I don’t care what you say about being an awful writer, about your stories being terrible, about your ideas being stupid. So what? No one has lived the life you have … and you have a new message, a new idea, to teach someone.
Who is that someone? I don’t know. I plan to keep writing until the right story reaches the right person and that person is blessed by it.
Is that blessing simply a story well-wrought that distracts a depressed teen from an abusive childhood? Is it the book that will launch an annoyed third grader into a life of reading? Is it simply showing someone bored with history that the past is just as exciting as the present if not more so? Is it some deep message that will benefit them as they walk through life?
I don’t know. But whatever it is and whoever the person who needs to receive it might be, I hope and pray that God will guide me to write the words needed … and the person to accept them.
There are many things that drive excellent authors to give up on their stories. However, I’d say that the main one is lack of self-esteem. I know it’s hard to remember sometimes, but, although you may not be special (yes, I did just say that!), you can be special because God made you – you, Hooper Humperdink! – an individual person with the ability to become an amazing human being … and through Him you will be special.
Th – th – th – that’s all, folks!
*hums Looney Tunes theme*
- Do you ever feel like giving up? Why?
- Are you inclined to post-writtem depression? How ’bout mid-writtem depression? Or pre-writtem depression?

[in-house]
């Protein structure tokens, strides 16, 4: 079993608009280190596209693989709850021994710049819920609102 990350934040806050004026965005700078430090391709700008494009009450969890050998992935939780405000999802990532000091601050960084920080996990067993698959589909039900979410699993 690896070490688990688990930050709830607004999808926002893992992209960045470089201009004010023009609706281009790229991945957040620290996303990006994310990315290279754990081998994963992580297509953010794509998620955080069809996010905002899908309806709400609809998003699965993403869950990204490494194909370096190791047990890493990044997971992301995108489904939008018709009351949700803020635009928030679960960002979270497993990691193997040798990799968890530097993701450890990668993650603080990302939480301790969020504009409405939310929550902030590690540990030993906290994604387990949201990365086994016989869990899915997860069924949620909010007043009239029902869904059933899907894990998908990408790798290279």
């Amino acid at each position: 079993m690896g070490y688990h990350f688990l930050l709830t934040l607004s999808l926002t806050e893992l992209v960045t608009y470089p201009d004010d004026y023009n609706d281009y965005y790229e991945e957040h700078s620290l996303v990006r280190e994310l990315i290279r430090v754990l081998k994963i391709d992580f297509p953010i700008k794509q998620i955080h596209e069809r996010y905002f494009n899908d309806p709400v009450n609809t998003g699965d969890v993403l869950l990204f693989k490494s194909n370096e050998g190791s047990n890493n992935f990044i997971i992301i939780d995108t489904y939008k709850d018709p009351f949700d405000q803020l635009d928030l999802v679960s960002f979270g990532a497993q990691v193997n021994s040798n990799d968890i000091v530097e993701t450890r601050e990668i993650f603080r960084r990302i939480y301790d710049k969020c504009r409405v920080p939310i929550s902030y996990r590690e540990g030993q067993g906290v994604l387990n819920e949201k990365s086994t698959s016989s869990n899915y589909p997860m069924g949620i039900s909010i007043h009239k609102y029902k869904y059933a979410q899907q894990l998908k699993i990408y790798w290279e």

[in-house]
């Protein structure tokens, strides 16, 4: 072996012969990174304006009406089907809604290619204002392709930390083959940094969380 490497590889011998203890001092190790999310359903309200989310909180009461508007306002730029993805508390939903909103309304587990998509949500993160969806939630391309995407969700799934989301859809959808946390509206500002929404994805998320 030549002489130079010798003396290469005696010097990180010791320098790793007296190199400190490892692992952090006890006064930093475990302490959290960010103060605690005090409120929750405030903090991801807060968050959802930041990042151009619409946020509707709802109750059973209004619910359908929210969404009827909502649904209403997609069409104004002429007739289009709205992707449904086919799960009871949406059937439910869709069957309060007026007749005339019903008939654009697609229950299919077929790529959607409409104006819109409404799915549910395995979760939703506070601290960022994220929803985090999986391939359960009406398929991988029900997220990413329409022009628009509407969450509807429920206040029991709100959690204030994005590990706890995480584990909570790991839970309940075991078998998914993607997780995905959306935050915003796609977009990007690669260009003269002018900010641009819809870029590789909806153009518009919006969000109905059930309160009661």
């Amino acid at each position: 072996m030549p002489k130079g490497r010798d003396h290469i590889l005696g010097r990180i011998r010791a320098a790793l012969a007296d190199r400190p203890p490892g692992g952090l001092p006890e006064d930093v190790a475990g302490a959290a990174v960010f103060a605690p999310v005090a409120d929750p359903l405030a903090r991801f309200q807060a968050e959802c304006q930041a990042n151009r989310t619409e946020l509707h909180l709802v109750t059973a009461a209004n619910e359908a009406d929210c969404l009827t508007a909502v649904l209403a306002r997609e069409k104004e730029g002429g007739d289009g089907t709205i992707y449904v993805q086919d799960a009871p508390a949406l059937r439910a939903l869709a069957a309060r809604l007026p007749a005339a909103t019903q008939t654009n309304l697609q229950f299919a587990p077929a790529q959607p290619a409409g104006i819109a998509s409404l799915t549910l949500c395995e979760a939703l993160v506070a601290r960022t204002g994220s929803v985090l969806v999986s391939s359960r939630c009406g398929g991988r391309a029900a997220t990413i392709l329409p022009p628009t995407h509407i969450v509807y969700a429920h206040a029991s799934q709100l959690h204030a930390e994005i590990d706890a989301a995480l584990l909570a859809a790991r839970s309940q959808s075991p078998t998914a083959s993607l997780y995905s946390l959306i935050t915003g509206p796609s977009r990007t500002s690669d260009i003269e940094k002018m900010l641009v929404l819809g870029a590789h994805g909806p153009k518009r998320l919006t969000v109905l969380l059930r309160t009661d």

Yes, I’m making these all up … probably …
- Have you ever eaten anything Indian (as in Asian Indian not American Indian)? I’m having a guy (circa 1870s) talk about Indian cuisine and … yeah. It ain’t working for me.
- What is your biggest problem with your current WIP? Is there any way I can help? (DON’T SAY YES I KNOW NOTHING!)
- Do you like Looney-Tunes?
- Do I have a crazy philosophy of life that should be banned with all my ‘not special on your own power’ and ‘words aren’t actually bad unless you let them be’ junk?
- How are you at inspiring people? If you’re good, can you rub on me a little? I mean … theoretically or … not literally. Unliterally. Unliterally rub on me … ’cause otherwise it’d be weird … ;P
- One time while I was at camp, a girl got dared to pretend to be a cat and rub up against someone mewing.
- I just had to chase a boy and hug him. *shivers* After I caught up to him, we just did a side hug (or a guy hug? What do you call those hugs-that-aren’t-really-hugs?), though, ’cause it was a Christian camp and boy, am I glad! (no offense to the boy … just … eesh …)
- How long before a book is published would you recommend doing the cover reveal? (What?)